Living in the South, I’d churched around quite a bit.  (Being a “Jesus Freak” was big in the eighties and early nineties, though I never referred to myself as one.  Just not my personality to wear my religion on my sleeve).  Pensacola, Florida, is like a Christianity smorgasbord–if you’re a Christian, there is a church for you somewhere here.  Never before had I felt so welcomed.  It felt good, and it felt right, and it was, for me, at that time.

The Church was a wonderful experience, till I went to Utah, and lost my testimony in Joseph Smith.  The father of the boy I had dated had admonished me not to go, and, to the best of my recollection, he’d told me if I went, they’d lose me, and they did.  I can never regret going, though, for because of my leaving, I am the person I am today.

I went through a period of bitterness towards the Church, and then I found my way back as not an ex-Mormon (which has an negative connotation), but as a former Mormon.  My Mormon friends, whom I’d avoided for so long, did not judge me, or stop being my friend (they are still some of my closest friends), even though they know I will never come back.

So, to segue back to my opening, I watched “Pleasantville”–a film which I believe some parts are open to interpretation (sort of like the Bible).  The townspeople who live a moral lifestyle are shown as being bland and colorless, while the ones who engage in sin become vibrant and full of life.  I don’t look back and see my life as a Mormon that way.  Being a member of the Church did not stifle my creativity, but enhance it.  Granted, some of the stuff I write now, they would not approve of, but my experience as a Mormon helped me tap into a spiritual wellspring (and bring me closer to God) that no other Church had ever been able to do.

The boy Reese Witherspoon has sex with sees a rose in color for the first time because he fell in love, but Reese doesn’t see color after their trysts because she doesn’t feel the same–she doesn’t see color until she reads a classic book for pleasure.  Tobey Maguire becomes colorized when he saves his mother from being molested by a group of young boys (after the man she is having an affair with, who supposedly loves her and she him, paints a nude picture of her on his malt/soda shoppe’s window).  Jeff Daniels doesn’t see color until he begins to pursue his passion of painting, and the woman who plays Tobey and Reese’s mother doesn’t turn colorful (or see in color) until she pleasures herself sexually/has an affair with Jeff Daniels (one of the points of the film I had a problem with–I’d have preferred her to become colorized when she and her husband had rediscovered each other on a deeper level).  Though Reese putting aside her whorish ways was a positive note to end on, Don Knotts (who will always live on as Barney Fife) using the Lord’s name in vain, was a sour one to begin with.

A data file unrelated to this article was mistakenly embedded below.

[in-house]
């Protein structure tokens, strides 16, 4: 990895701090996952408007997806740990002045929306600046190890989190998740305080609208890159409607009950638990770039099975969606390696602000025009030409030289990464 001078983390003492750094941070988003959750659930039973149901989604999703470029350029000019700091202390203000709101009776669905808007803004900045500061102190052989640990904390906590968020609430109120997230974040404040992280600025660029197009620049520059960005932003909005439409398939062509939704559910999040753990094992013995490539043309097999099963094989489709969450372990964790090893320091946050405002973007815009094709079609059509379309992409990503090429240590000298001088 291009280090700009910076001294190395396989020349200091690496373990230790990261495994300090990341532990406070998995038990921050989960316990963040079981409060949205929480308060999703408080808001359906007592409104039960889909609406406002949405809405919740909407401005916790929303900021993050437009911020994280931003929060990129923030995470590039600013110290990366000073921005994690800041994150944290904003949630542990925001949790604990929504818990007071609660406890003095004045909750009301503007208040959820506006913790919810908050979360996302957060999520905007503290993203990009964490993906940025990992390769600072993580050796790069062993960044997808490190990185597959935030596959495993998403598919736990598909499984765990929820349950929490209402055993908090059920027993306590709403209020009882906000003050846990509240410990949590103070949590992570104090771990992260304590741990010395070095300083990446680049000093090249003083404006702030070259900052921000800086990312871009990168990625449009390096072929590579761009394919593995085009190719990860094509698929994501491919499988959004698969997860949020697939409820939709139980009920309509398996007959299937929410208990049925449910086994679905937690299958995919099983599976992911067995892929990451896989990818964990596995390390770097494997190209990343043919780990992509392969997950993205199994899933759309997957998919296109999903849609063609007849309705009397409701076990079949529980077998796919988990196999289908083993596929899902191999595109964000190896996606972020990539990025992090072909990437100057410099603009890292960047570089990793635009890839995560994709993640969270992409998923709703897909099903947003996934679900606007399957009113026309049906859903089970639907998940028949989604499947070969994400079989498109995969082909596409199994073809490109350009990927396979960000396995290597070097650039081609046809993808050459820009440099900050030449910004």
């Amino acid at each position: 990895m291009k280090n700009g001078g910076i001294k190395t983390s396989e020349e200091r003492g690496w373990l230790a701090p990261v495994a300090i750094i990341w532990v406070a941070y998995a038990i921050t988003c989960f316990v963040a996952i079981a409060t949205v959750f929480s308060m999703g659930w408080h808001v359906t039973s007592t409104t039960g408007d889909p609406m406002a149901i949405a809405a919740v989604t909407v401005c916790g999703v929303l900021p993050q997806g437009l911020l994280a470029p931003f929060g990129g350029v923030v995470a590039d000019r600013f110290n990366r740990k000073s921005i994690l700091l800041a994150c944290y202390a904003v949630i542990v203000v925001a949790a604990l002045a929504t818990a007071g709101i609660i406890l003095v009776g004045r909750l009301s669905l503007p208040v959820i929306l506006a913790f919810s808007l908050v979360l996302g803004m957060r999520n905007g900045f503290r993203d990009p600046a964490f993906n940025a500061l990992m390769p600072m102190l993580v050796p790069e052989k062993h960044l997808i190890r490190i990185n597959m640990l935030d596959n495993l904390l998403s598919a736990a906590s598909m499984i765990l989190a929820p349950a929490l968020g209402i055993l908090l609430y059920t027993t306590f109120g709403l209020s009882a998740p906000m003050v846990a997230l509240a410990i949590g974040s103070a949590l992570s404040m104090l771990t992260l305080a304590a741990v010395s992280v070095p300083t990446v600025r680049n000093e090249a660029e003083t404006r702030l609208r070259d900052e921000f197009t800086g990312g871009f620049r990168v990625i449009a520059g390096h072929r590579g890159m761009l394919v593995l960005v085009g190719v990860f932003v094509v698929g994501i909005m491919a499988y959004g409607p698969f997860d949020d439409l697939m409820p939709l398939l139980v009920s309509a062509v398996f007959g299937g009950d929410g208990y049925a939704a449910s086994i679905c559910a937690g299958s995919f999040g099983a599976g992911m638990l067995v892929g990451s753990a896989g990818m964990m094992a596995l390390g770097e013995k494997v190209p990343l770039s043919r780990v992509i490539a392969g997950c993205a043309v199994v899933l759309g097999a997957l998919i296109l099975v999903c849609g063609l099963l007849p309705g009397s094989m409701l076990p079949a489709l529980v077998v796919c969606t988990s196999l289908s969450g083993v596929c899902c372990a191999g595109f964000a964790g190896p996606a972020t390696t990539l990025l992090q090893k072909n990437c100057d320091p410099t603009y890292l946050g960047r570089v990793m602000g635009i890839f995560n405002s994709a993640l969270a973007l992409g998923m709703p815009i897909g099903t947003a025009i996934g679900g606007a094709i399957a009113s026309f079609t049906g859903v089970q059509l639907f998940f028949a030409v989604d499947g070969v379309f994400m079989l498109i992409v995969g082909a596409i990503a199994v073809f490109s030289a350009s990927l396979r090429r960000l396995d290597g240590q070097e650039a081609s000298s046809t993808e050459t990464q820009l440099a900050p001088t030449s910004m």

I know there is much, much more to the movie than what I’ve discussed, but those particular parts of the film I related to.

Though I don’t agree with everything the movie says (or tries to say), I do think it’s worth watching at least once.  A great film it isn’t (in my opinion), but it makes you think, which is more than most movies accomplish.

I do agree that a false nostalgia exists, even for those who never lived during that time.  (Just as one can romanticize the Amish lifestyle, though they would never want to live it.)  Though I love so many things about that era, I belong in this present time.  I love the technology and medical advances that exist now, and all the opportunities for women to have fulfilling careers.  I’m glad it isn’t just chocolate, vanilla and strawberry.  I love more things that exist now, but didn’t then, than I could possibly enumerate.

“Pleasantville” is a state of mind, not of place and time.  Tobey and Reese seeing “the man behind the curtain”, so to speak, ripped off the beautiful façade that television presented.  I love “Leave it to Beaver”, knowing that things weren’t exactly like that, but rather a representation of all the good things that were.